Above the Law?
This should be an interesting read for anyone getting pumped about the upcoming release of Windows Vista. Mark Rasch writes at Security Focus:
The terms of Microsoft’s End User License Agreement (EULA) for its upcoming Vista operating system raises the conflict between two fundamental principles of contract law. The first, and more familiar, is that parties to a contract can generally agree to just about anything, as long as what they agree to doesn’t violate the law and isn’t “unconscionable.” The second principle is that the law generally disfavors the remedy of “self-help.” That is to say that, if there is a violation of the terms of a contract, you usually have to go to court, prove the violation, and then you are entitled to damages or other relief.
The terms of the Vista EULA, like the current EULA related to the “Windows Genuine Advantage,” allows Microsoft to unilaterally decide that you have breached the terms of the agreement, and they can essentially disable the software, and possibly deny you access to critical files on your computer without benefit of proof, hearing, testimony or judicial intervention. In fact, if Microsoft is wrong, and your software is, in fact, properly licensed, you probably will be forced to buy a license to another copy of the operating system from Microsoft just to be able to get access to your files, and then you can sue Microsoft for the original license fee. Even then, you won’t be able to get any damages from Microsoft, and may not even be able to get the cost of the first license back.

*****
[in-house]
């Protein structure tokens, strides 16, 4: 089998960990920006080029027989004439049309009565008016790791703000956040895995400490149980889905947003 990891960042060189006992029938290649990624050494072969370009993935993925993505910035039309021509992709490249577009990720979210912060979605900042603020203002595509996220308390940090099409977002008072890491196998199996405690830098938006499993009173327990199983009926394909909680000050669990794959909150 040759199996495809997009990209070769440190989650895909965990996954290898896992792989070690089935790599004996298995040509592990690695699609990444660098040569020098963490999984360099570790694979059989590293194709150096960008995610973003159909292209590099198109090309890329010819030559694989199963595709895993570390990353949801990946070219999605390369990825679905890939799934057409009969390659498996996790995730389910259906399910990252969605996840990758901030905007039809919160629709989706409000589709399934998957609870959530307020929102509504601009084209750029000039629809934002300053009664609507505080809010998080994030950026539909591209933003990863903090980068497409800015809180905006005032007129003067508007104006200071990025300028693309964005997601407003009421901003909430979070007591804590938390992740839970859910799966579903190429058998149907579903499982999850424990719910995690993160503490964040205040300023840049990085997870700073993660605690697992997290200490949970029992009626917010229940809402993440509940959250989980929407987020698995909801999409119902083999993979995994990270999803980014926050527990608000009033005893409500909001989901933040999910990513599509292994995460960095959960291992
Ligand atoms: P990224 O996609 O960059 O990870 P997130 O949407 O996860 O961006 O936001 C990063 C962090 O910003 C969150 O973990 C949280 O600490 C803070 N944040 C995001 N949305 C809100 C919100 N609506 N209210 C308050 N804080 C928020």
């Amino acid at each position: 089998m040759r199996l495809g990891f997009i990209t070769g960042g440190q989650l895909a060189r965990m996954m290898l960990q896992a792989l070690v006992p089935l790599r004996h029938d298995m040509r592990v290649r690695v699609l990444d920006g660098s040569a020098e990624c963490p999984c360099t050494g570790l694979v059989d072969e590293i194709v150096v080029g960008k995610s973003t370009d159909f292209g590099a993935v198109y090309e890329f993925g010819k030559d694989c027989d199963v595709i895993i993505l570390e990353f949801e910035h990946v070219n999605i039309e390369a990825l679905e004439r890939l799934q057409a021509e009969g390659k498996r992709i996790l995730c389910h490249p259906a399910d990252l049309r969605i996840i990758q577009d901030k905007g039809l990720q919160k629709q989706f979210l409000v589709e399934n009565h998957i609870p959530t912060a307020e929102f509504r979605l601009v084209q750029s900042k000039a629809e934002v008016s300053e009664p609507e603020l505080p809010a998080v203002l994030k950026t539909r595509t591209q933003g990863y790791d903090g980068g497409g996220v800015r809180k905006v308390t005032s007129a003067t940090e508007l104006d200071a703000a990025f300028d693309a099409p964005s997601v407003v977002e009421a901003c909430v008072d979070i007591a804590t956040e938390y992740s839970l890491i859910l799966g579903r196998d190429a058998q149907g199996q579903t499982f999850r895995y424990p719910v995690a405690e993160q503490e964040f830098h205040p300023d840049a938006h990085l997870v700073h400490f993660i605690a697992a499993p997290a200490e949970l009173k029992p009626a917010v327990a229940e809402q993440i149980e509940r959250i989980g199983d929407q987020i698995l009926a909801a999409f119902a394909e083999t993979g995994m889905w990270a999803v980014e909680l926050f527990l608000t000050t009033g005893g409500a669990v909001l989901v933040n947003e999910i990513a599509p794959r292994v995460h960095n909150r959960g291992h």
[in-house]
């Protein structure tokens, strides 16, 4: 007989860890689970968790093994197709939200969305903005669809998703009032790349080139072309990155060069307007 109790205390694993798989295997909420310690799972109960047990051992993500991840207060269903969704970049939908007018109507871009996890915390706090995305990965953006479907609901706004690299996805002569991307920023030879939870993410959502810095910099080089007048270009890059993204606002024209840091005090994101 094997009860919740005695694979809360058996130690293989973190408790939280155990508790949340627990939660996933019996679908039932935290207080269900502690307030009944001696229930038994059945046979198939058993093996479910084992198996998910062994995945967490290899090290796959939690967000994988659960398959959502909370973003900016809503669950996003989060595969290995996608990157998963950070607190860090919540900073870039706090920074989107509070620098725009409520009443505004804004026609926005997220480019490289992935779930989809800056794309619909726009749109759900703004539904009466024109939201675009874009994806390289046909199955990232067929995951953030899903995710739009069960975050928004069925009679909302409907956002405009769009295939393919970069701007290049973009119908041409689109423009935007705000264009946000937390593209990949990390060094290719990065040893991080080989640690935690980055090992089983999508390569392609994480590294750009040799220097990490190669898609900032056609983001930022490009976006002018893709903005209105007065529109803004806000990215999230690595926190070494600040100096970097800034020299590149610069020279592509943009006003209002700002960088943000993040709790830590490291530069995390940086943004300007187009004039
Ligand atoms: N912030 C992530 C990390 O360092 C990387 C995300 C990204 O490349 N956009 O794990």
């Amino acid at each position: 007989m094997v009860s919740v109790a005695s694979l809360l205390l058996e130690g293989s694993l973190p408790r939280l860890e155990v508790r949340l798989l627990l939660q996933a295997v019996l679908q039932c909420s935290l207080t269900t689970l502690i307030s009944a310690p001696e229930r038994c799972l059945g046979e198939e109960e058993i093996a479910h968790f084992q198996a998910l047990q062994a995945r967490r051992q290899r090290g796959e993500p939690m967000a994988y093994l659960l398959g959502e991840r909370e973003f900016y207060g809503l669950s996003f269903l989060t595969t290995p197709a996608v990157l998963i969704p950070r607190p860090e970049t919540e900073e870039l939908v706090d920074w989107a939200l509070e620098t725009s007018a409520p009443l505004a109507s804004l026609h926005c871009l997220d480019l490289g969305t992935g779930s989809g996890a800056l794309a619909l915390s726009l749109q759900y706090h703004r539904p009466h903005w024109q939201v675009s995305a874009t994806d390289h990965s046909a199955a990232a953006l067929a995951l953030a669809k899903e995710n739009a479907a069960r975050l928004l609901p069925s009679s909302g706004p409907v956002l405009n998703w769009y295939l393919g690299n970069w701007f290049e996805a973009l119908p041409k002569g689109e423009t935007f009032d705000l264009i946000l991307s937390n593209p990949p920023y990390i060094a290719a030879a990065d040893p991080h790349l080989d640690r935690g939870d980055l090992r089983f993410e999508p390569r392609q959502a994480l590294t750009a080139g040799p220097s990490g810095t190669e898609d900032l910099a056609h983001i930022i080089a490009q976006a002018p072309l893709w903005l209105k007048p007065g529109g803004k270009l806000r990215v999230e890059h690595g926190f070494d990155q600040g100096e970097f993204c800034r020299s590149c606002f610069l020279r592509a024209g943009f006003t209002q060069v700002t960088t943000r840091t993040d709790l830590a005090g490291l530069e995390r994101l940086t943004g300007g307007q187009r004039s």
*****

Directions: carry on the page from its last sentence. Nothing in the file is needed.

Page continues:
I don’t plan on buying another Windows machine. Linux is probably over the head of the average user, so until Google releases an OS, I think the Mac is the best choice for home use – provided that home surfs, e-mails, and uses digital media. Gamers – Windows owns you, but you can run it native on an Intel Mac and thereby keep your files away from the MS EULA. As far as business goes, there are good reasons why are large company might not want to lock themselves into one supplier for both hardware and software. I don’t think those reasons would sway me, but they might sway some. Getting away from driver hell and software and hardware vendors ping ponging you has to be worth something.
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